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Tags errol morris , photography , susan sontag

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Old 26th September 2007, 05:28 PM   #1
jimtron
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Errol Morris, skeptic detective

This article in the NYT by filmmaker Errol Morris is interesting, and shows the importance of critical thinking (and how many of us make assumptions based on nothing). It's hard to sum this up in a sentence or two, but the article involves historical photographs, Russian cannonballs, Susan Sontag, and the book, “The Valley of the Shadow of Death: The Triumph of Photography.”

(I hope this is the appropriate forum for this thread. I thought about posting it in History and Literature, but to me the relevant thing is how effectively Morris uses skepticism and critical thinking.)
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Old 27th September 2007, 05:14 AM   #2
Big Les
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Very interesting read so far. I'd just comment before I've digested the whole thing that the study of history and the past in general is rather more reliant upon anecdote and other evidence of lesser quality and quantity than sceptics are typically used to. For that reason it's absolutely packed with mistakes and re-interpretations. It's part of the process.

Even if not stated outright, you should treat every claim by an historian as just one possible interpretation. With gaps in the evidence of this sort, it becomes a fine line between allowing leeway for interpretation and having rampant speculation of the sort seen in pseudo-history (shameless blog plug here ).

ETA - Having read all the way through, the conclusion to draw seems to be that we should exhaust the possibilities with direct reference to the evidence before we start second-guessing motivations and psychology. In this example, historians have offered damning comment without actually applying analysis to the two photographs or the context given by the letters to Fenton's family. The latter suggests that if he did re-arrange the shot, he made no effort to hide the fact. Looking at the photos, the gif comparison between the two photos here is very interesting, and the lighting seems to suggest that the photo with the balls on the road was taken before the one without.

My gut reaction to the photo is that the balls on the road look placed, as they did to Sontag. But I can't quantify that feeling. Objectively, I think they were probably there before the photos were taken. I suspect that we're looking at the same misleading bias-ridden casual attempts at photo-analysis that feed conspiracy theories. The fact that there are two photos is not evidence of deception, and the fact that the balls on the road look out of place, doesn't mean that they were. The suggestion of deception is a fair enough interpretation to throw into the debate as a possibility, but carries no more weight than any other. It can be criticised, and according to the way history should work, it is being.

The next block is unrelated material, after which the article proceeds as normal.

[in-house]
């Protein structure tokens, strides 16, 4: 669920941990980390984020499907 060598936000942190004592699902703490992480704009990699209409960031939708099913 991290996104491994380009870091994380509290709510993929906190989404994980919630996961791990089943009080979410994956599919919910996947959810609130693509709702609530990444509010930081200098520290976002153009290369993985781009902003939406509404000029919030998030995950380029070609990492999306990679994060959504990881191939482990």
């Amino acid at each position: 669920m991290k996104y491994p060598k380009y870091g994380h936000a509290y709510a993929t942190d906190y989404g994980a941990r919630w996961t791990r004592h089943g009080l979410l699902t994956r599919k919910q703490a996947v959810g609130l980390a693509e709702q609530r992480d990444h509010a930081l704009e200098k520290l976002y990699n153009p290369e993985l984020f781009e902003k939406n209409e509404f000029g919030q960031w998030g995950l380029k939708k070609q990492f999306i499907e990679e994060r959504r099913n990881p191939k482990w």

Last edited by Big Les; 27th September 2007 at 06:02 AM. Reason: I've read it all now!
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Old 4th January 2008, 08:49 AM   #3
Big Les
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Thought I'd bump this now that Morris has come to his conclusion (three parts later).

http://morris.blogs.nytimes.com/2007...n-photographs/

To save people the read, Morris set out to prove people like Susan Sontag wrong, who used the received wisdom that Fenton had "faked" his "Valley of Death" photo to further her political writing. In the event, he finds out and admits that all evidence points to Fenton having "dressed" the photo by moving cannonballs from the side of the road, onto the road, for a more dramatic photograph.

True scepticism in action I feel - he saw that the evidence given for a claim was weak, assessed it himself, and came to the same conclusion as the detractors, albeit for evidential reasons, not simple cynicism.
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